Written 30 years ago, this Christmas legend presents the story of an old grandma who meticulously takes care of her home and surroundings, as if that was all life had to offer her. Living in a small village in Italy, she kept to herself and seemed unfriendly. The children called her cranky; they remarked that she was always sweeping, starting with her house, her front step, the walkway to the street, and down to the road. Those who passed her house would notice sounds of a woman singing lullabies, and they would sense a delicious smell of freshly baked things, like bread and cookies, and cakes. Every day, the routine was the same, ending up with locking the door and shuttering the windows, climbing into bed, blowing out the lamp and falling asleep.
One night, she awakened to a bright light, right in the middle of the night. When she went to look out the window, she saw a brilliant star growing before her eyes. She mumbled, "How will I ever get my sleep when the dark has turned into day?" Without sleep, she remained in bed; the next morning, she was up, sweeping, just as she always had done. Now, as she swept the path down to the road, she heard bells ringing, birds singing, and she saw a glorious procession of animals and people walking down the road. Three men wearing crowns were dressed in beautiful robes, and when they approached her asking for the way to Bethlehem, she said she never heard of it. They told her they were searching for the Child. She told them that there were many children [in town], and she continued sweeping.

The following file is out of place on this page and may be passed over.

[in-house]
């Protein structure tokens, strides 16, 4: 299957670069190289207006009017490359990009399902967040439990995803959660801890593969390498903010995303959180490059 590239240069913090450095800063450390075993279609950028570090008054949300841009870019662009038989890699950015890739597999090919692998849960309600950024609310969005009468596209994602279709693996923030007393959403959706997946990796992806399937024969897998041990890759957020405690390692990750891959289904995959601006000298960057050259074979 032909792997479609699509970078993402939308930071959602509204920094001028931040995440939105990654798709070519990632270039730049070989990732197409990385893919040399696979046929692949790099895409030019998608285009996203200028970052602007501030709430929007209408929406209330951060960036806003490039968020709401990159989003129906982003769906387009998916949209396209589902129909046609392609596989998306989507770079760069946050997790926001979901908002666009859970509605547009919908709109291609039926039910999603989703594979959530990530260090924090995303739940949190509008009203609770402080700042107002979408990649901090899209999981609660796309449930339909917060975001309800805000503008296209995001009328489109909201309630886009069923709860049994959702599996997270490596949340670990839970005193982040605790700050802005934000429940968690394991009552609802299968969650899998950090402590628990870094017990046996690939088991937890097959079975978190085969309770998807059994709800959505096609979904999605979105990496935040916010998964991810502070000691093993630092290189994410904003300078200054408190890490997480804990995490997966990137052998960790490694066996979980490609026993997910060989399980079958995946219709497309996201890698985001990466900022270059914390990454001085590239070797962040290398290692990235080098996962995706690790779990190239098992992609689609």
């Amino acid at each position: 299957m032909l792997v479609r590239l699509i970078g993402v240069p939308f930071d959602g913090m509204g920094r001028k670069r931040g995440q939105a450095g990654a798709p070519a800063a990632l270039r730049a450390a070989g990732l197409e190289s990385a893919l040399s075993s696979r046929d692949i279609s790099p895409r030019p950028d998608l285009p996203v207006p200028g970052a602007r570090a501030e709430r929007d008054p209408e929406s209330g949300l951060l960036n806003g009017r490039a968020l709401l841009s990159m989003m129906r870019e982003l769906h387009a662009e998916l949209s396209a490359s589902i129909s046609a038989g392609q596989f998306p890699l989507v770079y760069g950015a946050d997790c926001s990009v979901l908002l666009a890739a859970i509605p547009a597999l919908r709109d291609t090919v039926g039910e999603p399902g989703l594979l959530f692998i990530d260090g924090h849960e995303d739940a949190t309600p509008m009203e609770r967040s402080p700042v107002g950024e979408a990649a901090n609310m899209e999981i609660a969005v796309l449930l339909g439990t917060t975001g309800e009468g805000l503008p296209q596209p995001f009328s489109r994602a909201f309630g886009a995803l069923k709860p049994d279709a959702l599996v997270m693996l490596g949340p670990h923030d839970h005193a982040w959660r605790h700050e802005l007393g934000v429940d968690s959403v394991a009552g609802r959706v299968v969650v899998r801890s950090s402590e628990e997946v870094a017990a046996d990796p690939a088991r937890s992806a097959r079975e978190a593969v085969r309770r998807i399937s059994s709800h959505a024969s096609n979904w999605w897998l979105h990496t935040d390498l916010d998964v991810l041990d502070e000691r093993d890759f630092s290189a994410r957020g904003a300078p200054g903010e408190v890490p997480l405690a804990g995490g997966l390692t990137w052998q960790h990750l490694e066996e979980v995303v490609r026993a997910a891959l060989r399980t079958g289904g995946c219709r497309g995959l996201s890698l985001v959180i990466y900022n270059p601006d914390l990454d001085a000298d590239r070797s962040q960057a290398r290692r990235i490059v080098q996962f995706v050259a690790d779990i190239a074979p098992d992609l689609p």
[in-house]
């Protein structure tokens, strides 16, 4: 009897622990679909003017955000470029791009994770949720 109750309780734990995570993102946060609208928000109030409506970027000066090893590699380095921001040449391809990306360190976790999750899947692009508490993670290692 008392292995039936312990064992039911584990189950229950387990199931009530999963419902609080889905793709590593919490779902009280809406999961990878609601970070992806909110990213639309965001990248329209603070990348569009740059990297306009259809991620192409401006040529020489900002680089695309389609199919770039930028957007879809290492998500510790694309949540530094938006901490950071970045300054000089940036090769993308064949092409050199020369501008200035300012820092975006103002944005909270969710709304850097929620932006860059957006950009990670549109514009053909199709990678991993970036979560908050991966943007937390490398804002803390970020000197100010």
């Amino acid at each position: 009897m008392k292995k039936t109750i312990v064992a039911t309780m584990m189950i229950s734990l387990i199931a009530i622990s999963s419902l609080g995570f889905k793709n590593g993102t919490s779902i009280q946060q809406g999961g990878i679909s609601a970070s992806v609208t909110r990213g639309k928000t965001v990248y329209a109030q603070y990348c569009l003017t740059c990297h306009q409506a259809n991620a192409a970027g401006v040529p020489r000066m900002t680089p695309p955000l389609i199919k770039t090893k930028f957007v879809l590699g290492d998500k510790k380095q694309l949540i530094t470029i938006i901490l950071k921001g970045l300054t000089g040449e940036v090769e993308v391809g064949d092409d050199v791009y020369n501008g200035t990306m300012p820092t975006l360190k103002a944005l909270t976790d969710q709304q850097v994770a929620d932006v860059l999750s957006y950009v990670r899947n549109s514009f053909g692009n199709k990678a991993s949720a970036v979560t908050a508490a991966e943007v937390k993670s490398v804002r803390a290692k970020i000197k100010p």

They told her this Child is a King, and would be guided by a bright star. All she could say was that that star kept her up all night, and that she had to get back to her work. When they invited her to come with them, she kept on sweeping for a while, and then went back into the house and began baking, and thinking about what had happened. Later that night, she filled the basket with cakes and cookies and candles she had made, adding a few hot coals to keep the cookies warm. As she began to leave, she decided to take along her broom so she could sweep the room clean for the Baby's mother. She got side-tracked with that old broom, and put aside her basket, and began her usual routine of sweeping her house, and the path to the road.